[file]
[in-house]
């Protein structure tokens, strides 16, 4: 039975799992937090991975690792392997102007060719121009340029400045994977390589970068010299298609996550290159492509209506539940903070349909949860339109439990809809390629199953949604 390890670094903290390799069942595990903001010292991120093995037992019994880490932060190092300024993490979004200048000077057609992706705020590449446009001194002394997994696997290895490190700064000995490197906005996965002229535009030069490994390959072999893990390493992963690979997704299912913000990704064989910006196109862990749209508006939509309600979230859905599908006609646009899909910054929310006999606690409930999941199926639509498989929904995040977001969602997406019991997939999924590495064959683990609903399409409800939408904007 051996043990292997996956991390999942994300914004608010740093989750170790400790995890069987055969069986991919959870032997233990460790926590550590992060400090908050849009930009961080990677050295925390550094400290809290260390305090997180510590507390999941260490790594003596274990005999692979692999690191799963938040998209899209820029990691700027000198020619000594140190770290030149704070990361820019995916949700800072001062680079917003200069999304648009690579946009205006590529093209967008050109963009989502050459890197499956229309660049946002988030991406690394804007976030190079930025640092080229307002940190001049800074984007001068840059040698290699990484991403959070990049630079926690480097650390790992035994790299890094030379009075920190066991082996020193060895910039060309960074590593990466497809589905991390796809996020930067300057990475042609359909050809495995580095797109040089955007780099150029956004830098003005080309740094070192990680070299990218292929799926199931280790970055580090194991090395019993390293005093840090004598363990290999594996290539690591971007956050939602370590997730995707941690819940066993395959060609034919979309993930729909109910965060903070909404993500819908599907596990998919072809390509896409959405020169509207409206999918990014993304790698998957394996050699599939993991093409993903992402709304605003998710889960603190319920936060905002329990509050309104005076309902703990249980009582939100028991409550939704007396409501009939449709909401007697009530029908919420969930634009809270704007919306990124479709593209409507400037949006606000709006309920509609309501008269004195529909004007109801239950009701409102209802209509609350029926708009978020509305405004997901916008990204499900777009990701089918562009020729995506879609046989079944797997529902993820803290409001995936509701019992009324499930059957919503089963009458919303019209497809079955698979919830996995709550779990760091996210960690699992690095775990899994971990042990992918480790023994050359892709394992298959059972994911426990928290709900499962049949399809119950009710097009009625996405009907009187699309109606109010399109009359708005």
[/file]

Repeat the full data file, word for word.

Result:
[in-house]
């Protein structure tokens, strides 16, 4: 039975799992937090991975690792392997102007060719121009340029400045994977390589970068010299298609996550290159492509209506539940903070349909949860339109439990809809390629199953949604 390890670094903290390799069942595990903001010292991120093995037992019994880490932060190092300024993490979004200048000077057609992706705020590449446009001194002394997994696997290895490190700064000995490197906005996965002229535009030069490994390959072999893990390493992963690979997704299912913000990704064989910006196109862990749209508006939509309600979230859905599908006609646009899909910054929310006999606690409930999941199926639509498989929904995040977001969602997406019991997939999924590495064959683990609903399409409800939408904007 051996043990292997996956991390999942994300914004608010740093989750170790400790995890069987055969069986991919959870032997233990460790926590550590992060400090908050849009930009961080990677050295925390550094400290809290260390305090997180510590507390999941260490790594003596274990005999692979692999690191799963938040998209899209820029990691700027000198020619000594140190770290030149704070990361820019995916949700800072001062680079917003200069999304648009690579946009205006590529093209967008050109963009989502050459890197499956229309660049946002988030991406690394804007976030190079930025640092080229307002940190001049800074984007001068840059040698290699990484991403959070990049630079926690480097650390790992035994790299890094030379009075920190066991082996020193060895910039060309960074590593990466497809589905991390796809996020930067300057990475042609359909050809495995580095797109040089955007780099150029956004830098003005080309740094070192990680070299990218292929799926199931280790970055580090194991090395019993390293005093840090004598363990290999594996290539690591971007956050939602370590997730995707941690819940066993395959060609034919979309993930729909109910965060903070909404993500819908599907596990998919072809390509896409959405020169509207409206999918990014993304790698998957394996050699599939993991093409993903992402709304605003998710889960603190319920936060905002329990509050309104005076309902703990249980009582939100028991409550939704007396409501009939449709909401007697009530029908919420969930634009809270704007919306990124479709593209409507400037949006606000709006309920509609309501008269004195529909004007109801239950009701409102209802209509609350029926708009978020509305405004997901916008990204499900777009990701089918562009020729995506879609046989079944797997529902993820803290409001995936509701019992009324499930059957919503089963009458919303019209497809079955698979919830996995709550779990760091996210960690699992690095775990899994971990042990992918480790023994050359892709394992298959059972994911426990928290709900499962049949399809119950009710097009009625996405009907009187699309109606109010399109009359708005």